For a mere twenty-four years of age, lyrical linguist Penelope has been through some stuff. As with most things in life, it’s all about timing – right place, wrong time – right place, right time. The St. Louis, Missouri native has overcome more adversity in her short lifespan then her male counterparts would care to admit.
For this St. Louis cardinal, her timing right now could not be more perfect as she prepares to unleash her personal tales from the Lou, straight no chaser. Fueling her love of hip-hop as an adolescent, Penelope performed gospel raps in church. Local talent show performances soon followed as she formed groups with her friends.
Because of her constant grind as a solo artist and maneuvering in and out of groups, Penelope’s star began to shine. By her early teens she found herself recording her first demo with The Crew From The Lou, as local club owner put them to the test. Penelope even began to open for some of her rap influences including 2Pac and Ice Cube, whenever they performed in her city.
By the year 2000, fellow St. Louis native Nelly was making a name for himself, his city and his St. Lunatics crew. Nelly’s management team remembered young Penelope from her St. Louis grind time during years prior and solicited her for recruitment to the St. Lunatics – Fo’ Reel Entertainment team. October of that same year, Penelope had a new deal on Fo’ Reel Entertainment, recorded “Jang-A-Lang” with the St. Lunatics and began recording for her own solo debut.
Then, times changed. Two months later, Penelope was at the wrong place, wrong time and by the end of the year she was indicted by the Feds for conspiracy to commit drug trafficking by relaying a message of an incarcerated family member. She continued to work as usual, even appearing in the St. Lunatics “Midwest Swing” video. By June 2001, Penelope could no longer keep her secret. Sentenced to 56 months in jail, the charges were reduced to what is called “phone count” and Penelope received 48 months. At twenty years old she was subsequently dropped from Fo’ Reel and faced up to four years in jail.
With steadfast perseverance, Penelope utilized her time wisely – working out, earning a business degree and becoming a certified personal trainer. Her fellow inmates even served as constant inspiration, encouraging the young woman to continue honing her performance craft. On the outside, it was her brother and family that served as Penelope’s backbone. When her brother was murdered three months prior to her release date, twenty three year old Penelope found herself wanting to put everything on hold.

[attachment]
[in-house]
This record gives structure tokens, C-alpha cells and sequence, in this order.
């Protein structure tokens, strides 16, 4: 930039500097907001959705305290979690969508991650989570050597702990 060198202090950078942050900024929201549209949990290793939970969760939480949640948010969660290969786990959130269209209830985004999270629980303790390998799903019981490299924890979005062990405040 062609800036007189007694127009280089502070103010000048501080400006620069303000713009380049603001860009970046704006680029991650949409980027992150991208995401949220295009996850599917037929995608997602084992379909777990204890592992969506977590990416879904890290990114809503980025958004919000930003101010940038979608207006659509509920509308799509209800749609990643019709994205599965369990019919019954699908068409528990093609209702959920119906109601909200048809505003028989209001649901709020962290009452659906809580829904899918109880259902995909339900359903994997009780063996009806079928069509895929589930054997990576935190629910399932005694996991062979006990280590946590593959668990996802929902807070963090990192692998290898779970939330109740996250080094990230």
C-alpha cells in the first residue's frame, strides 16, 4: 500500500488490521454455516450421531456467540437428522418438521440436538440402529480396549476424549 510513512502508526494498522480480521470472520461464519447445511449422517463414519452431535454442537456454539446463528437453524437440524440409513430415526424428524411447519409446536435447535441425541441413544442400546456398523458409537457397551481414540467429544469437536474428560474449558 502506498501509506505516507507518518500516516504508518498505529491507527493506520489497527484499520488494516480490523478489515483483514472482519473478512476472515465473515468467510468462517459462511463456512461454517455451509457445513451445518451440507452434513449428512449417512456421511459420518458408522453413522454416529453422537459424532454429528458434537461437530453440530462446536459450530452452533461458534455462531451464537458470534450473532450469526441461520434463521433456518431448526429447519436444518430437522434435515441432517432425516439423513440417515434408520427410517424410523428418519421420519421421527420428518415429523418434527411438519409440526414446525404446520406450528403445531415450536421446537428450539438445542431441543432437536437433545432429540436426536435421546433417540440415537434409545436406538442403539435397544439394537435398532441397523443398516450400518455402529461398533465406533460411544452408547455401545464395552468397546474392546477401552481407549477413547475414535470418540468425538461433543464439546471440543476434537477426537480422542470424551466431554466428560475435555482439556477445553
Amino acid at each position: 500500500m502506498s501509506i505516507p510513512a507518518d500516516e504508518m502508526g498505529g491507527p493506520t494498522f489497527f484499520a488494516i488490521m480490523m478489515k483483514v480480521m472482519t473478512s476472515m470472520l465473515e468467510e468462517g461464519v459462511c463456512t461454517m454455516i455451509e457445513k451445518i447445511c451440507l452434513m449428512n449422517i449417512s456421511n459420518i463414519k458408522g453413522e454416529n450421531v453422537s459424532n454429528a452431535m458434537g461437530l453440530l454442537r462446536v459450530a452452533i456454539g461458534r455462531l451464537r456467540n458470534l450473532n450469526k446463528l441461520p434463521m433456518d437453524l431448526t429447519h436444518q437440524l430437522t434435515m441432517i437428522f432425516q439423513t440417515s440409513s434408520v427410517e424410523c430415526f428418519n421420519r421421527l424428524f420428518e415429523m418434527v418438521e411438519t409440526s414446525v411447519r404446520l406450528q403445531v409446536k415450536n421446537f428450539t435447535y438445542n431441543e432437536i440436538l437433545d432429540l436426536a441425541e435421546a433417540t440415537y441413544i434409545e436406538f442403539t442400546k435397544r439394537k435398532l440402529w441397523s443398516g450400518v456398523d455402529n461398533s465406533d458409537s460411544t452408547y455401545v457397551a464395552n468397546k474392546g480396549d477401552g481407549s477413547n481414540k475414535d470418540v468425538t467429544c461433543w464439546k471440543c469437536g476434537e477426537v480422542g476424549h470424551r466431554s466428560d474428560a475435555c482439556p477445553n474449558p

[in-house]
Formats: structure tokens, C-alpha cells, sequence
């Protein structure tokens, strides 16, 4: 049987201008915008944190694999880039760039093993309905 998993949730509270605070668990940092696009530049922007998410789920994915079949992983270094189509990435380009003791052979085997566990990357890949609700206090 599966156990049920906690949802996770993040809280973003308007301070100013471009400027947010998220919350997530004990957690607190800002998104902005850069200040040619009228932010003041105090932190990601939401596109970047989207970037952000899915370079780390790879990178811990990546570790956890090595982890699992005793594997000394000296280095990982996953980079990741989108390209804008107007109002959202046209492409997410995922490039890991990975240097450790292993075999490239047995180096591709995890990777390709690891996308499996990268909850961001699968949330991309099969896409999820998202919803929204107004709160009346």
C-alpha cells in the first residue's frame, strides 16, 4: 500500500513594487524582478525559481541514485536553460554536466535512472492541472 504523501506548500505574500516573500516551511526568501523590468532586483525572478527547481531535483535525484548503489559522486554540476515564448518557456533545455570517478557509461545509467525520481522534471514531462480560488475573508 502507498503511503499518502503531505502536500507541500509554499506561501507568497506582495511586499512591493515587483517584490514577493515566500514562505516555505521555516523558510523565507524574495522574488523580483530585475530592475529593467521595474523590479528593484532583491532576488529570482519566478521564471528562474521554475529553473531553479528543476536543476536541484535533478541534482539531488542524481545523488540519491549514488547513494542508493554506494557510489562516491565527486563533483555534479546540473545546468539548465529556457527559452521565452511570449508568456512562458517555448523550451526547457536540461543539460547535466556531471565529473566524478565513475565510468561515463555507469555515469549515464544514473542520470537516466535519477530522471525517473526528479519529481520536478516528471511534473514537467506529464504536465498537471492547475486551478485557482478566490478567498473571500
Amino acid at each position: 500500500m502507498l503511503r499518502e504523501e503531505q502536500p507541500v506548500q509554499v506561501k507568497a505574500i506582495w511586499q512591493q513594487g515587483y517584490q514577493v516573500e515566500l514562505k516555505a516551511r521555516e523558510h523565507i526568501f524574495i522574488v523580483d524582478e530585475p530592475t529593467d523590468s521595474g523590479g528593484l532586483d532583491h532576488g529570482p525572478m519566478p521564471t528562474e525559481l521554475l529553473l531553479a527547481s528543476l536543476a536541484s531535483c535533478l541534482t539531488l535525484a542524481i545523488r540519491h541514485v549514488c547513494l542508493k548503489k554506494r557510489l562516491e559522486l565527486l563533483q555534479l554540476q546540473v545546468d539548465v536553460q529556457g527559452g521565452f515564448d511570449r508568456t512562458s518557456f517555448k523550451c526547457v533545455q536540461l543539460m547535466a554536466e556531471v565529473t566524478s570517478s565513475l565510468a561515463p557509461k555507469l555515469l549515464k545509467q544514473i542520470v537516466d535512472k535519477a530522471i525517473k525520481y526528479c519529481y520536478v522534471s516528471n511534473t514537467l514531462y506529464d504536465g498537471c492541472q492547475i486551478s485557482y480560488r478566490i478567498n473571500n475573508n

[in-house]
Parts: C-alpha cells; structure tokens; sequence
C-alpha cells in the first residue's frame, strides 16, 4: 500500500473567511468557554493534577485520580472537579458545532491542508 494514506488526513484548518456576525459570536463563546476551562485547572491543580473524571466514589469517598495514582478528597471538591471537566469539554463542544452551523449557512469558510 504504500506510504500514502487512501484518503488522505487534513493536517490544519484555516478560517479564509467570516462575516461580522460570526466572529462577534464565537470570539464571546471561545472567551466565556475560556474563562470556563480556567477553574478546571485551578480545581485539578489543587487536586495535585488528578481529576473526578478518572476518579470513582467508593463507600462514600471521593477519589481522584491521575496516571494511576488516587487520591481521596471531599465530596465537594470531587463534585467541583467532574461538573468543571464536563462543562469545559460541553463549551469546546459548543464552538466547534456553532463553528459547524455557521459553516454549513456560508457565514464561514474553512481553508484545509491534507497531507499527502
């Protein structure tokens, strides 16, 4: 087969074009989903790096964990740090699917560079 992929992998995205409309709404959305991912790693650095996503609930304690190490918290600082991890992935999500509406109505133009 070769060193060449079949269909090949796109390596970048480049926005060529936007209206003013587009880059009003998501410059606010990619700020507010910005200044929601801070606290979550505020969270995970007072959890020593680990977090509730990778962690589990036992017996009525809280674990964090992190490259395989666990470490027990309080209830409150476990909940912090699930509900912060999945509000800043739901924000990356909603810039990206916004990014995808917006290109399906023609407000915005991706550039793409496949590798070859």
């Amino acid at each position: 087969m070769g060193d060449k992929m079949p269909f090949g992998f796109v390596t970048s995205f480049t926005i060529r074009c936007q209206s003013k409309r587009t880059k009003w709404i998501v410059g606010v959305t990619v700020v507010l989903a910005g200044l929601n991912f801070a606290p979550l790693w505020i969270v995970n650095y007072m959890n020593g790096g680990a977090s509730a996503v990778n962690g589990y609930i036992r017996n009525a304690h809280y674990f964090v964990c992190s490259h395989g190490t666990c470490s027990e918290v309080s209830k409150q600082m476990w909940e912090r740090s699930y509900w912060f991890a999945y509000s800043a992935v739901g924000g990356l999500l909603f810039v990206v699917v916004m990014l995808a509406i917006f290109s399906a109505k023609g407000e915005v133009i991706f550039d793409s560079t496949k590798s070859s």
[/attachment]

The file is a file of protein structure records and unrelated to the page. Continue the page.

Upon release, working at Gold’s Gym and living in a half-way house during her parole, Penelope’s former manager during her Fo’ Reel days contacted her about a meeting with Hitco Music Publishing Vice-President & General Manager, Shawn “Tubby” Holiday. Excited about Penelope’s past performance, Tubby assumed the role of manager to Penelope as they maneuvered through hip-hop terrain together. The timing could not have been better. Utilizing a sample from The Kingsmen, Penelope recorded the St. Louis anthem and ode to her hometown, “Louie, Louie”, and by February 2005 a bidding war ensued for the persistent lyricist. Right place, right time.
As Universal’s latest signee through the production company she formed with Tubby, M.O.N.Y (Missouri To New York) Entertainment, Penelope is gearing up to share her story with the world. With her yet to be titled debut album simply reflecting the image of what Penelope sees in the mirror, “it’s just me”.
Acknowledging, “God always has something else in store for you. You go through things just to see what He has for you on the other side. So whatever your dreams are, never, never give up”. Spoken like a true St. Louis cardinal, right on time.